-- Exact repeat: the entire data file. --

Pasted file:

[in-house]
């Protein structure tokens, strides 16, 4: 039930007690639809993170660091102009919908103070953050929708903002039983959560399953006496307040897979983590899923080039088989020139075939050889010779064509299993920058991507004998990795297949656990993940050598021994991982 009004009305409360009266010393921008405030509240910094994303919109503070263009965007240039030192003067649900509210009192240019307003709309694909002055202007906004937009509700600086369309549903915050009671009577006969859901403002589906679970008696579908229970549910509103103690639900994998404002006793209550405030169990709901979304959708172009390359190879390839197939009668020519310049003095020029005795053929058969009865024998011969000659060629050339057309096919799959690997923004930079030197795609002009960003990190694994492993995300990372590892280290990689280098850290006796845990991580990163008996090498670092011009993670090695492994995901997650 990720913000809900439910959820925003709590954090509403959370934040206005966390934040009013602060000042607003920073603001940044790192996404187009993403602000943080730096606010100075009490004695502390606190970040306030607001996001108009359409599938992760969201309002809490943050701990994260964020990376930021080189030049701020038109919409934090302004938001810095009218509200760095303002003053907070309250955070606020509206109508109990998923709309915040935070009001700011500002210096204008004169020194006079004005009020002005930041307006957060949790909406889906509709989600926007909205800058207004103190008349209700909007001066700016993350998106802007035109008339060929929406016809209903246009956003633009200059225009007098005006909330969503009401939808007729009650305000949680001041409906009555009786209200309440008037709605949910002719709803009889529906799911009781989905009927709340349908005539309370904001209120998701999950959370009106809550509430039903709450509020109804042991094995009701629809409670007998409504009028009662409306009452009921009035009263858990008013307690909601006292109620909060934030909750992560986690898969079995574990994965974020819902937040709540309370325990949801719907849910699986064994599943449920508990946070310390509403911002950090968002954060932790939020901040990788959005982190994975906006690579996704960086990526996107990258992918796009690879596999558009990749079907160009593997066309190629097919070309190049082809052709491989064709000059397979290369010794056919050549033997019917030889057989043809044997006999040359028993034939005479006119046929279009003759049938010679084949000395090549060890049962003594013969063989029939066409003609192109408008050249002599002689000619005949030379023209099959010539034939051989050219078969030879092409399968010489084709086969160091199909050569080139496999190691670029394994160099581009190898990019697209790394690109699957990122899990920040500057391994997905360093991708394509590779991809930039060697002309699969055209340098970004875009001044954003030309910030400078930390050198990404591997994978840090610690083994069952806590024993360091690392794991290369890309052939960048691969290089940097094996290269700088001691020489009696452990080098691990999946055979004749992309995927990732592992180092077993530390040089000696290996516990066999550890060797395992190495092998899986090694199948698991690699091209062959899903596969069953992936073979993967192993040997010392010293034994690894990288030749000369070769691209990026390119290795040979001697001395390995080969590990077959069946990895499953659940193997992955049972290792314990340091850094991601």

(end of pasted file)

[in-house]
């Protein structure tokens, strides 16, 4: 039930007690639809993170660091102009919908103070953050929708903002039983959560399953006496307040897979983590899923080039088989020139075939050889010779064509299993920058991507004998990795297949656990993940050598021994991982 009004009305409360009266010393921008405030509240910094994303919109503070263009965007240039030192003067649900509210009192240019307003709309694909002055202007906004937009509700600086369309549903915050009671009577006969859901403002589906679970008696579908229970549910509103103690639900994998404002006793209550405030169990709901979304959708172009390359190879390839197939009668020519310049003095020029005795053929058969009865024998011969000659060629050339057309096919799959690997923004930079030197795609002009960003990190694994492993995300990372590892280290990689280098850290006796845990991580990163008996090498670092011009993670090695492994995901997650 990720913000809900439910959820925003709590954090509403959370934040206005966390934040009013602060000042607003920073603001940044790192996404187009993403602000943080730096606010100075009490004695502390606190970040306030607001996001108009359409599938992760969201309002809490943050701990994260964020990376930021080189030049701020038109919409934090302004938001810095009218509200760095303002003053907070309250955070606020509206109508109990998923709309915040935070009001700011500002210096204008004169020194006079004005009020002005930041307006957060949790909406889906509709989600926007909205800058207004103190008349209700909007001066700016993350998106802007035109008339060929929406016809209903246009956003633009200059225009007098005006909330969503009401939808007729009650305000949680001041409906009555009786209200309440008037709605949910002719709803009889529906799911009781989905009927709340349908005539309370904001209120998701999950959370009106809550509430039903709450509020109804042991094995009701629809409670007998409504009028009662409306009452009921009035009263858990008013307690909601006292109620909060934030909750992560986690898969079995574990994965974020819902937040709540309370325990949801719907849910699986064994599943449920508990946070310390509403911002950090968002954060932790939020901040990788959005982190994975906006690579996704960086990526996107990258992918796009690879596999558009990749079907160009593997066309190629097919070309190049082809052709491989064709000059397979290369010794056919050549033997019917030889057989043809044997006999040359028993034939005479006119046929279009003759049938010679084949000395090549060890049962003594013969063989029939066409003609192109408008050249002599002689000619005949030379023209099959010539034939051989050219078969030879092409399968010489084709086969160091199909050569080139496999190691670029394994160099581009190898990019697209790394690109699957990122899990920040500057391994997905360093991708394509590779991809930039060697002309699969055209340098970004875009001044954003030309910030400078930390050198990404591997994978840090610690083994069952806590024993360091690392794991290369890309052939960048691969290089940097094996290269700088001691020489009696452990080098691990999946055979004749992309995927990732592992180092077993530390040089000696290996516990066999550890060797395992190495092998899986090694199948698991690699091209062959899903596969069953992936073979993967192993040997010392010293034994690894990288030749000369070769691209990026390119290795040979001697001395390995080969590990077959069946990895499953659940193997992955049972290792314990340091850094991601």